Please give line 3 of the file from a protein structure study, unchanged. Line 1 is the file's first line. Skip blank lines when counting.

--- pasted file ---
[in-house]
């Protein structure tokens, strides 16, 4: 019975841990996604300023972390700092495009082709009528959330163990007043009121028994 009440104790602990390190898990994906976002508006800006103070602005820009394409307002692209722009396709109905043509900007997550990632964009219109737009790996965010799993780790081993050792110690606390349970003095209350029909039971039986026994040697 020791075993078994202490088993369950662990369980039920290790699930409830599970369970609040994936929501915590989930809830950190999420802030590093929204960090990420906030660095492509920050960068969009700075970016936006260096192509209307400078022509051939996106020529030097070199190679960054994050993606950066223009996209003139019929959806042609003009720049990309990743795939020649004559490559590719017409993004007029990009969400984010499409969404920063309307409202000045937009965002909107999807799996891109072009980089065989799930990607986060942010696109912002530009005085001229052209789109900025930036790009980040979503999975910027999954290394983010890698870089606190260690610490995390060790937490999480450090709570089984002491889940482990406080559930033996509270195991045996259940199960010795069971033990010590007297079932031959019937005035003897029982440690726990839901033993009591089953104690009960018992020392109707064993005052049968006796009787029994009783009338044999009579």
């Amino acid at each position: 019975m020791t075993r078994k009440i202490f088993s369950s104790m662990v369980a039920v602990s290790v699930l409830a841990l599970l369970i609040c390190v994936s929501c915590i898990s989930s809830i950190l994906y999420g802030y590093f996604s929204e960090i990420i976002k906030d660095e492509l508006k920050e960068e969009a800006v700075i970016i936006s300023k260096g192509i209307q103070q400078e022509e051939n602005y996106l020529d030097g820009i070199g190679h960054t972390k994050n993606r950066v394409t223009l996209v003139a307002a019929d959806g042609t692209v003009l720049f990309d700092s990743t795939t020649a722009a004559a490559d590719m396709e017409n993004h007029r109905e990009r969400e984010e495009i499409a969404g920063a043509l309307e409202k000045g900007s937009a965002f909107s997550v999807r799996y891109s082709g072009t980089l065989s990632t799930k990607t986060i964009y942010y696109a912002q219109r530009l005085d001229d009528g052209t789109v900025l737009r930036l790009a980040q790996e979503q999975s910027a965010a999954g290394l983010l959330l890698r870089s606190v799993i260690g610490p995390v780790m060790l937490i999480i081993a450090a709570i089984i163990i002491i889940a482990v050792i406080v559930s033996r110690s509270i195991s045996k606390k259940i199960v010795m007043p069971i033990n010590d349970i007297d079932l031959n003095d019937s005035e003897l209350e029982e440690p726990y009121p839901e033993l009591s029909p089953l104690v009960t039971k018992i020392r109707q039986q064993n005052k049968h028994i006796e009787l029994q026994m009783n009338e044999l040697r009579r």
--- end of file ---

């Amino acid at each position: 019975m020791t075993r078994k009440i202490f088993s369950s104790m662990v369980a039920v602990s290790v699930l409830a841990l599970l369970i609040c390190v994936s929501c915590i898990s989930s809830i950190l994906y999420g802030y590093f996604s929204e960090i990420i976002k906030d660095e492509l508006k920050e960068e969009a800006v700075i970016i936006s300023k260096g192509i209307q103070q400078e022509e051939n602005y996106l020529d030097g820009i070199g190679h960054t972390k994050n993606r950066v394409t223009l996209v003139a307002a019929d959806g042609t692209v003009l720049f990309d700092s990743t795939t020649a722009a004559a490559d590719m396709e017409n993004h007029r109905e990009r969400e984010e495009i499409a969404g920063a043509l309307e409202k000045g900007s937009a965002f909107s997550v999807r799996y891109s082709g072009t980089l065989s990632t799930k990607t986060i964009y942010y696109a912002q219109r530009l005085d001229d009528g052209t789109v900025l737009r930036l790009a980040q790996e979503q999975s910027a965010a999954g290394l983010l959330l890698r870089s606190v799993i260690g610490p995390v780790m060790l937490i999480i081993a450090a709570i089984i163990i002491i889940a482990v050792i406080v559930s033996r110690s509270i195991s045996k606390k259940i199960v010795m007043p069971i033990n010590d349970i007297d079932l031959n003095d019937s005035e003897l209350e029982e440690p726990y009121p839901e033993l009591s029909p089953l104690v009960t039971k018992i020392r109707q039986q064993n005052k049968h028994i006796e009787l029994q026994m009783n009338e044999l040697r009579r």